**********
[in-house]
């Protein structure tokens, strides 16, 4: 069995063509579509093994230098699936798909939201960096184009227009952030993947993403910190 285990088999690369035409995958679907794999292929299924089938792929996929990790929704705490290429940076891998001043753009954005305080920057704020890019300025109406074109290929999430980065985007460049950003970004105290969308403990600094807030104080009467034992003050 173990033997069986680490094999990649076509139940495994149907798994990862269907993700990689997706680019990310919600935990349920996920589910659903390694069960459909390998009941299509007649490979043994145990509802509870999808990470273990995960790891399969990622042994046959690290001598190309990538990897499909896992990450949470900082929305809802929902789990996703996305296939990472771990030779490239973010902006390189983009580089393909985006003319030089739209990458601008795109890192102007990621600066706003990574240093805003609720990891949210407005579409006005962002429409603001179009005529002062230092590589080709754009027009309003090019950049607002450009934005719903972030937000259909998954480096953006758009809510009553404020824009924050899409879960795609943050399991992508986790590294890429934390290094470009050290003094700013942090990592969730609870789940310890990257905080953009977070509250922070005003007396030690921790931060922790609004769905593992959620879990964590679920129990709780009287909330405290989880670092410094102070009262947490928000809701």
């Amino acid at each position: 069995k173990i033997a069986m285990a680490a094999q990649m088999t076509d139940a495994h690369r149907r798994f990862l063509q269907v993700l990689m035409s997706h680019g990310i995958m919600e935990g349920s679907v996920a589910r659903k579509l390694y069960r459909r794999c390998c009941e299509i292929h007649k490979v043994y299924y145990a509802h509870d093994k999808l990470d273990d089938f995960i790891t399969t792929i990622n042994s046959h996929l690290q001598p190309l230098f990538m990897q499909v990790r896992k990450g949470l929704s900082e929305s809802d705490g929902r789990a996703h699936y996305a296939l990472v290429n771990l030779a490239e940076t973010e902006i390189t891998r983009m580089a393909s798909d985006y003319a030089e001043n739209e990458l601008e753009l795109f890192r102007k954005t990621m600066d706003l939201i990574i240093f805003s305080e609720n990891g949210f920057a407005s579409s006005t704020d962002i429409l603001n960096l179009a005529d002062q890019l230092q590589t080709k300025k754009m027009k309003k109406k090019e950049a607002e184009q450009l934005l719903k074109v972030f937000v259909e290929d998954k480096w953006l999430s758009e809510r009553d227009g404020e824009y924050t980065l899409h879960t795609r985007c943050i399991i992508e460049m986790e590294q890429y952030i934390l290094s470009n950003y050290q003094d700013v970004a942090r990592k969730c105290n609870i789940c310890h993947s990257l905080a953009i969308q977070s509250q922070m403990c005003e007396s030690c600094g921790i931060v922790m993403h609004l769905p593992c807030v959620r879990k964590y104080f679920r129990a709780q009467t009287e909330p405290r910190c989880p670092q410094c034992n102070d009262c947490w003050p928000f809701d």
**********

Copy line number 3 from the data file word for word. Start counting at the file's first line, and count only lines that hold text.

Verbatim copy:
């Amino acid at each position: 069995k173990i033997a069986m285990a680490a094999q990649m088999t076509d139940a495994h690369r149907r798994f990862l063509q269907v993700l990689m035409s997706h680019g990310i995958m919600e935990g349920s679907v996920a589910r659903k579509l390694y069960r459909r794999c390998c009941e299509i292929h007649k490979v043994y299924y145990a509802h509870d093994k999808l990470d273990d089938f995960i790891t399969t792929i990622n042994s046959h996929l690290q001598p190309l230098f990538m990897q499909v990790r896992k990450g949470l929704s900082e929305s809802d705490g929902r789990a996703h699936y996305a296939l990472v290429n771990l030779a490239e940076t973010e902006i390189t891998r983009m580089a393909s798909d985006y003319a030089e001043n739209e990458l601008e753009l795109f890192r102007k954005t990621m600066d706003l939201i990574i240093f805003s305080e609720n990891g949210f920057a407005s579409s006005t704020d962002i429409l603001n960096l179009a005529d002062q890019l230092q590589t080709k300025k754009m027009k309003k109406k090019e950049a607002e184009q450009l934005l719903k074109v972030f937000v259909e290929d998954k480096w953006l999430s758009e809510r009553d227009g404020e824009y924050t980065l899409h879960t795609r985007c943050i399991i992508e460049m986790e590294q890429y952030i934390l290094s470009n950003y050290q003094d700013v970004a942090r990592k969730c105290n609870i789940c310890h993947s990257l905080a953009i969308q977070s509250q922070m403990c005003e007396s030690c600094g921790i931060v922790m993403h609004l769905p593992c807030v959620r879990k964590y104080f679920r129990a709780q009467t009287e909330p405290r910190c989880p670092q410094c034992n102070d009262c947490w003050p928000f809701d």